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In the same way that the car industry builds concept cars to test ideas so this app has been built to test ideas within the Android app framework. It has been built around a retail companies web site but this app in no way represents or has been made by that company.
It has been designed with certain features that have been explored within the app. The first of these is the use of fragments to enable screens to be designed for both mobile phones and for tablets. Each devise has its own set of screens that are optimised for that device. This is described in the section “Fragments”.
Next the app has been used to explore the SQLite database that sits on all Android devices. We have used it within this app to save details of items and to create Lists that sit on the device and not on an internet server. This allows the selected items to be displayed whenever the user requires whether or not they have access to the internet at a specific point in time. This idea is described in more detail in the section “SQLite Database”.
First though to give an idea of the app we will have a walk through.
On entering the mobile version of the Retail app the first screen as shown on the following page will be displayed. Displayed are the main catalogue header entries. The user touches one of the entries for the items within that group to be displayed as shown in the next screen display on the following page where the header “Women” has been pressed and thus has opened up.
The screen then displays the sub-headings which include the sub-heading of “Dresses” which is then pressed. There then appears all the items under that sub-heading as shown in the third screen display.
Pressing on one of the entries will result in the detail screen being displayed as shown in the fourth display.
At any point the back button can be pressed returning the user to the previous screen and allowing an alternative choice to be made. On the third screen displaying the list of items the user can page forward to the next twelve items by pressing the forward icon or backwards displaying the previous twelve items by pressing the back icon.
The display for the tablet contains the same information but optimised for the tablets screen dimensions.
On entering the app the main headers are displayed in a list on the left hand side of the screen. The screen design has been arranged with the left side being the navigation display with the right side displaying details. So when one enters the high level entries are displayed on the right and as there are as yet no details to display a banner is displayed instead. It is expected that in a production version this would be replaced by a banner displaying current offers.
On pressing an option in this case the “Women” option, this header opens up to display the sub-headings. The Banner at this point remains. When a sub-heading is selected the entries for that sub-heading are displayed in the right hand side window as shown in the second screen display on the following page.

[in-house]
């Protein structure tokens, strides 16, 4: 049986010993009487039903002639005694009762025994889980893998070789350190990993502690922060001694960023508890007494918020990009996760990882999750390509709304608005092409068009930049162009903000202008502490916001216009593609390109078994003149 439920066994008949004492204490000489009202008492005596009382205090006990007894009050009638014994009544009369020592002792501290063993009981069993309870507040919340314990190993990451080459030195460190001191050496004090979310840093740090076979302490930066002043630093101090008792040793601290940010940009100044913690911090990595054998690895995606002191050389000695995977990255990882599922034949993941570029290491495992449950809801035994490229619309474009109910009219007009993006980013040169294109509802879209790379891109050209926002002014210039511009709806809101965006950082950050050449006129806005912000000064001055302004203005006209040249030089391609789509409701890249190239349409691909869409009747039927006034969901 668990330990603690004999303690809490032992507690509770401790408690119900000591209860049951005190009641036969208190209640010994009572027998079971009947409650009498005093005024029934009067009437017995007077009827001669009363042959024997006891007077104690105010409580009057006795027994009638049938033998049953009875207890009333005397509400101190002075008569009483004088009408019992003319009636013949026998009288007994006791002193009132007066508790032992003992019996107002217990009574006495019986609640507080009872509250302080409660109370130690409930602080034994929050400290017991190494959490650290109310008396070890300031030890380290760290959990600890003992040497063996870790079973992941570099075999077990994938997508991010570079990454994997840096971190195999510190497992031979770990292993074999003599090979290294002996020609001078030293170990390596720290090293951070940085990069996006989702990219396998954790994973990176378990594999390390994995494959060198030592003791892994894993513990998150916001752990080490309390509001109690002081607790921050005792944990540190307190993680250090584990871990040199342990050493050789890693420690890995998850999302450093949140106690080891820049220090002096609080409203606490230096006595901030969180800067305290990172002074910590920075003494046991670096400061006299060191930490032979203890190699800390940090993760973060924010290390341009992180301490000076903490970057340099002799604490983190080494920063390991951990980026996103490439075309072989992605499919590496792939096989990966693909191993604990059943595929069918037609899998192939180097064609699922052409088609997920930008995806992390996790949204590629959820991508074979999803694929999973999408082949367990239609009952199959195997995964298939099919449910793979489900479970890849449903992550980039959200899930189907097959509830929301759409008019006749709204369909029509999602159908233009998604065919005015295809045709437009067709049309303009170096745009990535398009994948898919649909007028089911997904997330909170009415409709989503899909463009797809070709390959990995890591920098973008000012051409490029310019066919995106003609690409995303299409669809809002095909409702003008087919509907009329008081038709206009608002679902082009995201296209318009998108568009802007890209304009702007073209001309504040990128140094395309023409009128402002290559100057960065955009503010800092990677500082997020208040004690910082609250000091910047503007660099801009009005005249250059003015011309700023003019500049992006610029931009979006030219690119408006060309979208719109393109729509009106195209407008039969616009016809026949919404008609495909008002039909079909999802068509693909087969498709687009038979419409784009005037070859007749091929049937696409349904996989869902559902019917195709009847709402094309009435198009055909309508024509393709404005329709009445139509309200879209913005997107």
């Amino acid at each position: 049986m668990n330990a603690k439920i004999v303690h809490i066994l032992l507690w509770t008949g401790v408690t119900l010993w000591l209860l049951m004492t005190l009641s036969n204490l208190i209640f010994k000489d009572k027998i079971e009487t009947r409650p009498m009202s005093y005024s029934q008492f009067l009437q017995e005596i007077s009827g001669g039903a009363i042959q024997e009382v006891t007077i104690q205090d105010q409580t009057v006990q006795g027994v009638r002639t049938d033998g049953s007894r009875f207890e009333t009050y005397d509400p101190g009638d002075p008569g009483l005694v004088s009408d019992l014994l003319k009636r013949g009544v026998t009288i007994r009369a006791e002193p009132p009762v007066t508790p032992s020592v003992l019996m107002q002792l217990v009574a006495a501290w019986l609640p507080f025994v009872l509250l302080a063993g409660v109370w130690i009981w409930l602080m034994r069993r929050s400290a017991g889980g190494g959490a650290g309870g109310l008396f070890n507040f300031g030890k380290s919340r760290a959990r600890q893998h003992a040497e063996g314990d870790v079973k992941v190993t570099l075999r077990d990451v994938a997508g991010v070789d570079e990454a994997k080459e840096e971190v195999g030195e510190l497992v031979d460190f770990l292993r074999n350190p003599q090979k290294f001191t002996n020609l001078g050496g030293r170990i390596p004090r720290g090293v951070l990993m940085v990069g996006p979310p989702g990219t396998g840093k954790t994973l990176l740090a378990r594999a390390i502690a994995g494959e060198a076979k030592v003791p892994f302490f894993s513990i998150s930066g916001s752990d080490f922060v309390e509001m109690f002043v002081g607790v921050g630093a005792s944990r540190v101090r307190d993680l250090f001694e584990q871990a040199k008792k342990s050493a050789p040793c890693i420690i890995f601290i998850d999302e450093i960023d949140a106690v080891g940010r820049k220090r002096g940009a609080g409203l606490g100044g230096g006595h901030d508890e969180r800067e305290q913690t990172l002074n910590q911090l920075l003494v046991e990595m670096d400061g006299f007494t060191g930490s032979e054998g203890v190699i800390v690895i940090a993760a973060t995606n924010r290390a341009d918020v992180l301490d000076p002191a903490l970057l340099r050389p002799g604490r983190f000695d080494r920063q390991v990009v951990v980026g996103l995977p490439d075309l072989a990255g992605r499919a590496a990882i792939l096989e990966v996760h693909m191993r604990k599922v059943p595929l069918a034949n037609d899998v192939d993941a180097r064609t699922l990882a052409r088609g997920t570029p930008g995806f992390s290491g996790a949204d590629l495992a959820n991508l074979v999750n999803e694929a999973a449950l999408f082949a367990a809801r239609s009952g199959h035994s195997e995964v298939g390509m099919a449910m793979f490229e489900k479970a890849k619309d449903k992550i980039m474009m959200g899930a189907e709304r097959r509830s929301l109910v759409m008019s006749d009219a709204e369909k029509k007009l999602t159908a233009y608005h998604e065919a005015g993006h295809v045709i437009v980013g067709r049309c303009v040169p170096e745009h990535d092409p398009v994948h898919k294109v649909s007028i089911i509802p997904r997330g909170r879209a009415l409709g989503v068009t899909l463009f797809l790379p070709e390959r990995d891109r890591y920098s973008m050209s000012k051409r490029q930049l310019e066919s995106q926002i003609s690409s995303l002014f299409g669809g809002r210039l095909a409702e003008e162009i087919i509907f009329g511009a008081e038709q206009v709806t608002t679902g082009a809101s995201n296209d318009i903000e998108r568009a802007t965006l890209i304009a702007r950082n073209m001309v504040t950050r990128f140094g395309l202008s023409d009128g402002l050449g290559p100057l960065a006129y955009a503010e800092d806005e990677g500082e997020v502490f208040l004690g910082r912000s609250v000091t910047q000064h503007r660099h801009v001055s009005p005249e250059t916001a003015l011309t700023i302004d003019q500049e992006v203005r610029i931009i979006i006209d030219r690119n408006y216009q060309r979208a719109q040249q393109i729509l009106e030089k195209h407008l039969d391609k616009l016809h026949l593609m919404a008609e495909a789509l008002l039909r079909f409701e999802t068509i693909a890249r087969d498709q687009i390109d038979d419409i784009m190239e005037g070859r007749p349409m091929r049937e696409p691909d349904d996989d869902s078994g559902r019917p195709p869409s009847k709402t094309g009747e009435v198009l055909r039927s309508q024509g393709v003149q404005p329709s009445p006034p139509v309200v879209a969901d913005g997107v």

When one of the entries is selected the details of that entry are displayed again in the right hand side. At all times as with the mobile version the user can use the back button to return to the previous screen.
The design of the app is based on the design shown in the diagram below and this has been enabled by the use of fragments within the code. In the case of the tablet to have two fragments, one for the list side and one for the detail side each running with a degree of autonomy. The mobile version recognises that it is a mobile and has the detail as a separate activity.
The use of fragments is supplemented by the use of alternate screen displays Within Android the app can recognise when the devise is held in portrait mode and when in landscape mode and assign screen displays accordingly.
A feature of the Retail app is that it stores its lists within the device itself and not on a server. This feature allows the user to view items within the lists without having an internet connection. When a user wants to for instance show items to friends or family then the item will be available for display and not subject to the internet connection.
To access this feature press the list icon highlighted with a red circle in the third display on the following page. This will bring the user to the screen display shown in the first display on the following page. When the user first loads the app there will be only one list and that is the “Catalogue” list. The catalogue list displays the items that were displayed in the catalogue section. Every time the user displays a new set of catalogue items the list catalogue will be refreshed.
To create a new list the user uses the menu item “Add List” which when pressed will result in the display shown in the fourth display on the previous page. When the OK button is pressed the new list will be created.
To populate the new list use the drag and drop functionality. Press on any item in the “Catalogue” list until a grey shadow appears and then move the grey shadow to the list which you want to put the item. Once this has been carried out the item will be saved until the user decides to remove it. This is achieved by clicking in the check box that is displayed to the right of every item. Then press the delete icon shown at the top of the screen.
Another feature that was been included is the ability to enter comments against items in the list. This is shown in the screen display above where the comment “Good price.” Has been entered against one item and “Very elegant.” against another. These comments are saved on the device and can be entered against any item in ones lists.
Retail has been developed in Android Java and requires a minimum of Android api of 14. This is Android 4.0, Ice Cream Sandwich.